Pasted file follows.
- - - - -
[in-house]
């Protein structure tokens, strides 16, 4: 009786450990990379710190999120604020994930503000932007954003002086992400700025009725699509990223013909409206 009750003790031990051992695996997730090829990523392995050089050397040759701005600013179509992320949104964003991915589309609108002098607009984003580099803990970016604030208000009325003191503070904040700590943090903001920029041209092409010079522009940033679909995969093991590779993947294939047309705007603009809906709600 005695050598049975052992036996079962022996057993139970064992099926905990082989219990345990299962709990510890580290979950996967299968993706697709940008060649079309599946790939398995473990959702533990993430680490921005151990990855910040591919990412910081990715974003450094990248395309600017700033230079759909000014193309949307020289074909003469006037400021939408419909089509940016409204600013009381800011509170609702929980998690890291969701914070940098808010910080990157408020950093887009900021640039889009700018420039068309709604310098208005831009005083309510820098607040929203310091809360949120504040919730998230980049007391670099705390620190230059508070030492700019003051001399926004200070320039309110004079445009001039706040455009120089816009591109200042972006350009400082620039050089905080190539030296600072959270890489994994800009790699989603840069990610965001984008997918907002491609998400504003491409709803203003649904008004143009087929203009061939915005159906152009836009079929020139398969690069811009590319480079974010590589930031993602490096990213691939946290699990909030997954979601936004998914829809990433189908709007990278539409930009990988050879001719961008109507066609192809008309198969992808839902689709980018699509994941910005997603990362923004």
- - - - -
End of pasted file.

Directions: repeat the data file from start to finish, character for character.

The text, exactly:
[in-house]
């Protein structure tokens, strides 16, 4: 009786450990990379710190999120604020994930503000932007954003002086992400700025009725699509990223013909409206 009750003790031990051992695996997730090829990523392995050089050397040759701005600013179509992320949104964003991915589309609108002098607009984003580099803990970016604030208000009325003191503070904040700590943090903001920029041209092409010079522009940033679909995969093991590779993947294939047309705007603009809906709600 005695050598049975052992036996079962022996057993139970064992099926905990082989219990345990299962709990510890580290979950996967299968993706697709940008060649079309599946790939398995473990959702533990993430680490921005151990990855910040591919990412910081990715974003450094990248395309600017700033230079759909000014193309949307020289074909003469006037400021939408419909089509940016409204600013009381800011509170609702929980998690890291969701914070940098808010910080990157408020950093887009900021640039889009700018420039068309709604310098208005831009005083309510820098607040929203310091809360949120504040919730998230980049007391670099705390620190230059508070030492700019003051001399926004200070320039309110004079445009001039706040455009120089816009591109200042972006350009400082620039050089905080190539030296600072959270890489994994800009790699989603840069990610965001984008997918907002491609998400504003491409709803203003649904008004143009087929203009061939915005159906152009836009079929020139398969690069811009590319480079974010590589930031993602490096990213691939946290699990909030997954979601936004998914829809990433189908709007990278539409930009990988050879001719961008109507066609192809008309198969992808839902689709980018699509994941910005997603990362923004």